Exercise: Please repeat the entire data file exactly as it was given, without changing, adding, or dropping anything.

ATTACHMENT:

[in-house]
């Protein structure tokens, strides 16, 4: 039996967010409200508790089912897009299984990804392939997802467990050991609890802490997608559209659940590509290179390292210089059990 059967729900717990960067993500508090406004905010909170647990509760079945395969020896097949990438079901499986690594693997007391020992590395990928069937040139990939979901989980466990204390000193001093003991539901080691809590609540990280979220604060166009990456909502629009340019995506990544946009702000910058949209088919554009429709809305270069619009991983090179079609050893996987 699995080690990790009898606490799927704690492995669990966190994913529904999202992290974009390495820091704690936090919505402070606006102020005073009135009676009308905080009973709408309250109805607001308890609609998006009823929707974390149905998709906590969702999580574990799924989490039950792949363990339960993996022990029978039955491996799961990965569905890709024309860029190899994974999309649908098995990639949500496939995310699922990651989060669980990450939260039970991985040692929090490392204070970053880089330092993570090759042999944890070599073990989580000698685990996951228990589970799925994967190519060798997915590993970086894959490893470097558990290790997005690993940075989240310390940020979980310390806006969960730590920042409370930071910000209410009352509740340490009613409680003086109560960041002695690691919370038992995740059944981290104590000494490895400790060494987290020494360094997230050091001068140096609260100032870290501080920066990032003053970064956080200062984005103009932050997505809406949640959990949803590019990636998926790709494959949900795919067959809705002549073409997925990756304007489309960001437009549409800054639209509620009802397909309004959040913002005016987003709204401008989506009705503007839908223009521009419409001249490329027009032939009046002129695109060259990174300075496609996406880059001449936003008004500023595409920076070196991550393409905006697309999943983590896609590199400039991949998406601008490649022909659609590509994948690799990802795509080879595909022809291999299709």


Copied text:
[in-house]
């Protein structure tokens, strides 16, 4: 039996967010409200508790089912897009299984990804392939997802467990050991609890802490997608559209659940590509290179390292210089059990 059967729900717990960067993500508090406004905010909170647990509760079945395969020896097949990438079901499986690594693997007391020992590395990928069937040139990939979901989980466990204390000193001093003991539901080691809590609540990280979220604060166009990456909502629009340019995506990544946009702000910058949209088919554009429709809305270069619009991983090179079609050893996987 699995080690990790009898606490799927704690492995669990966190994913529904999202992290974009390495820091704690936090919505402070606006102020005073009135009676009308905080009973709408309250109805607001308890609609998006009823929707974390149905998709906590969702999580574990799924989490039950792949363990339960993996022990029978039955491996799961990965569905890709024309860029190899994974999309649908098995990639949500496939995310699922990651989060669980990450939260039970991985040692929090490392204070970053880089330092993570090759042999944890070599073990989580000698685990996951228990589970799925994967190519060798997915590993970086894959490893470097558990290790997005690993940075989240310390940020979980310390806006969960730590920042409370930071910000209410009352509740340490009613409680003086109560960041002695690691919370038992995740059944981290104590000494490895400790060494987290020494360094997230050091001068140096609260100032870290501080920066990032003053970064956080200062984005103009932050997505809406949640959990949803590019990636998926790709494959949900795919067959809705002549073409997925990756304007489309960001437009549409800054639209509620009802397909309004959040913002005016987003709204401008989506009705503007839908223009521009419409001249490329027009032939009046002129695109060259990174300075496609996406880059001449936003008004500023595409920076070196991550393409905006697309999943983590896609590199400039991949998406601008490649022909659609590509994948690799990802795509080879595909022809291999299709």